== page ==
In recent times Archbishop Ryan Park has been renamed as Merrion Square (the name used by everyone already; the average Dubliner would have blinked if asked where Archbishop Ryan Park was) as a response to the Murphy Report’s condemnation of the Archbishop’s actions in relation to the care of children. The park was renamed to honour the Archbishop after his death, as it was his decision to give the park to the people of Dublin.
Over the last few months there was an attempt to have a train station named after Stephen Gately, the deceased former member of Boyzone. This was rejected on the grounds that “Iarnród Éireann now restricts the naming of stations to their geographical location, a policy which was developed on the back of repeated requests to rename stations after celebrities and other well-known figures“. Given that the renaming of a street or station should be a relatively permanent event, this policy is a fairly wise one, in these times of overnight fame. Unfortunately, this policy robs otherwise deserving Irishmen of their chance to be honoured by having a landmark named after them.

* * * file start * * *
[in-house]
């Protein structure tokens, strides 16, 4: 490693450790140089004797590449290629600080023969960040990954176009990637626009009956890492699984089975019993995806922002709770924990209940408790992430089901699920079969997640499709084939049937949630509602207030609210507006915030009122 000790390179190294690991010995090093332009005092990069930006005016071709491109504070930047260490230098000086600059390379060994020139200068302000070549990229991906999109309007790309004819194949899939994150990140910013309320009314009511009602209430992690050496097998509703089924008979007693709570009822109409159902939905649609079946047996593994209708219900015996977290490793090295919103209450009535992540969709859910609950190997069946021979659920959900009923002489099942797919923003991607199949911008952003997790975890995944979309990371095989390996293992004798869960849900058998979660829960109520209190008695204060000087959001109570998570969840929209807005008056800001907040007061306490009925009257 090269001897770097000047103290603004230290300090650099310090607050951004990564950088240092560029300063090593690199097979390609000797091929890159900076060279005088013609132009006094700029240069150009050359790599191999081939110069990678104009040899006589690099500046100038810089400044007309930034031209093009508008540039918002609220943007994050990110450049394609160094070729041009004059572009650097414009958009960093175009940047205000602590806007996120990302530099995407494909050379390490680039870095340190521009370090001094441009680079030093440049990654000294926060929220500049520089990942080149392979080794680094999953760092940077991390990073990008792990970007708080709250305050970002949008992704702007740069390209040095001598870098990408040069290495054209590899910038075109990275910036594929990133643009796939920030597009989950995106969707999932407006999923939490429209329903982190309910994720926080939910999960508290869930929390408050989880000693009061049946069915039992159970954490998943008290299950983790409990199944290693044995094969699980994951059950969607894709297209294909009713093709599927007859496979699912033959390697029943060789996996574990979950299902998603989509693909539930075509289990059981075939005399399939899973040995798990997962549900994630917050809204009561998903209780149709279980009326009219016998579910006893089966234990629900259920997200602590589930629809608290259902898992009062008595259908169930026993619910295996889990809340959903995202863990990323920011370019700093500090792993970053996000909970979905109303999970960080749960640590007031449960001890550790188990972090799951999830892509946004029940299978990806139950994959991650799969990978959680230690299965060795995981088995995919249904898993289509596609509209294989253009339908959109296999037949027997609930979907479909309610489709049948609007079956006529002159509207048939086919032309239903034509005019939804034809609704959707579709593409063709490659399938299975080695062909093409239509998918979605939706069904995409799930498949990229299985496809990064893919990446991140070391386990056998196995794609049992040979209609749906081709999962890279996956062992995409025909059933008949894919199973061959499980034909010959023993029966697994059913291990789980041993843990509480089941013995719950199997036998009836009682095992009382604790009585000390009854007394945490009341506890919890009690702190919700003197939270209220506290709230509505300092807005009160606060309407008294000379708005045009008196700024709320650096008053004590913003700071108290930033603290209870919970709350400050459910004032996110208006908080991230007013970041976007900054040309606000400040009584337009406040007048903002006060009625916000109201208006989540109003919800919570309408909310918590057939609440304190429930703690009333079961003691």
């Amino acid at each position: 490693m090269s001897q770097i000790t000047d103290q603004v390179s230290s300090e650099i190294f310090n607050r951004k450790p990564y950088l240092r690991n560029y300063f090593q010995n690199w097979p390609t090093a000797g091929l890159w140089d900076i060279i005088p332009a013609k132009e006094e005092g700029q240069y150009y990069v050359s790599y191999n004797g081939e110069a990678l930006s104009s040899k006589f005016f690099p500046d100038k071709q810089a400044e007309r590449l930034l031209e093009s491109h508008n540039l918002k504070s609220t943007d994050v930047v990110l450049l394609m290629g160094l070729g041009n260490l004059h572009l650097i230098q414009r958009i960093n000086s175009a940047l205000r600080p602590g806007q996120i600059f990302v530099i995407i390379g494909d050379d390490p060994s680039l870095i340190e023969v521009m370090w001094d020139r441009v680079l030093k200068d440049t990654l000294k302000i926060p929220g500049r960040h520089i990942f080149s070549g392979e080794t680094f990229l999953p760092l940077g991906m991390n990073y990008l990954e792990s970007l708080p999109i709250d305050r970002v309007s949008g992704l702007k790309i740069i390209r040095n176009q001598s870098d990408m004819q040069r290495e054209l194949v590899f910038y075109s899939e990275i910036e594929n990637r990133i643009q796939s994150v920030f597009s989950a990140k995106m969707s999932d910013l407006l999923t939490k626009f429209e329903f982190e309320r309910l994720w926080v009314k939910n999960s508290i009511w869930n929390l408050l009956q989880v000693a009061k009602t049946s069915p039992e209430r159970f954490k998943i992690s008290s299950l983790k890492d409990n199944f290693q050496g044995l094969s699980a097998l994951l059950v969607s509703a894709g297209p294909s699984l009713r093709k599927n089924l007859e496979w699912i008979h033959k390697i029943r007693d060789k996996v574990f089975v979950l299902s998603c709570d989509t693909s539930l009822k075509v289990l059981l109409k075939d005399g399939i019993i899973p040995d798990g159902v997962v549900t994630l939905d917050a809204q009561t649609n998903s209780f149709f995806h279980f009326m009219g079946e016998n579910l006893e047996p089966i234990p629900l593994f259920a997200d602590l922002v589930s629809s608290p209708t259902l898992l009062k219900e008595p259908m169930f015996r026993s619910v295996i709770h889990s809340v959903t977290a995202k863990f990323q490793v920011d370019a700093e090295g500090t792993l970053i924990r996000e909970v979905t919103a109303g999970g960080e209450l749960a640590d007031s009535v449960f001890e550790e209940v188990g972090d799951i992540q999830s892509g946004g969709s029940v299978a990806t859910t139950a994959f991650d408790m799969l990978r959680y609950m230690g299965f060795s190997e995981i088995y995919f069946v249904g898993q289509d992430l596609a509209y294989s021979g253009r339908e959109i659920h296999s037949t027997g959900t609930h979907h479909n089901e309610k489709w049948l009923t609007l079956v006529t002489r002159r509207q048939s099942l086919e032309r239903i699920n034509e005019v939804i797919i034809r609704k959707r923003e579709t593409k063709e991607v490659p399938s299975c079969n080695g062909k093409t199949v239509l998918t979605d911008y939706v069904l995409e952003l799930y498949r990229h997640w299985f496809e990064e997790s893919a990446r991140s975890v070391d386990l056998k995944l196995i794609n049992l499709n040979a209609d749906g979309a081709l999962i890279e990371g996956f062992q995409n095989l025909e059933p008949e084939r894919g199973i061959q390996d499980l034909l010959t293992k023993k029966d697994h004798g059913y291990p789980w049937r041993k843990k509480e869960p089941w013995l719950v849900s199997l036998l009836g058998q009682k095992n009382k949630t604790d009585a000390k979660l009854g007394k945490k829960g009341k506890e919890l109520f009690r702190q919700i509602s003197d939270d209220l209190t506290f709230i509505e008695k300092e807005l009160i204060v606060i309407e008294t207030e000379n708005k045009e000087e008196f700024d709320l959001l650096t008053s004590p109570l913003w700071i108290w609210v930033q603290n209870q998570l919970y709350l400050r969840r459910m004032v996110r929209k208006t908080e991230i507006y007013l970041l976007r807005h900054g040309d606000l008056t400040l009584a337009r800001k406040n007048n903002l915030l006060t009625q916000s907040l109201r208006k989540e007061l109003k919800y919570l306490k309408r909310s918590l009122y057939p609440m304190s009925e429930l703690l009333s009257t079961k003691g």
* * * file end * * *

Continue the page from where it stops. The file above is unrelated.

The solution should be relatively simple: for new landmarks, publically-funded statutes and the renaming of old roads and stations, only candidates who have been dead for fifty years will be considered.
If what you did in life was so minor that after only fifty years you aren’t considered worthy of a statue, then you probably weren’t worthy of one in the first place. Also, this allows for candidates like Archbishop Ryan, whose reputations are sullied by new revelations or changing standards in society, to be weeded out.
Dedications should be restricted to those persons whose accomplishments can stand the test of time, and be respected by the next generation.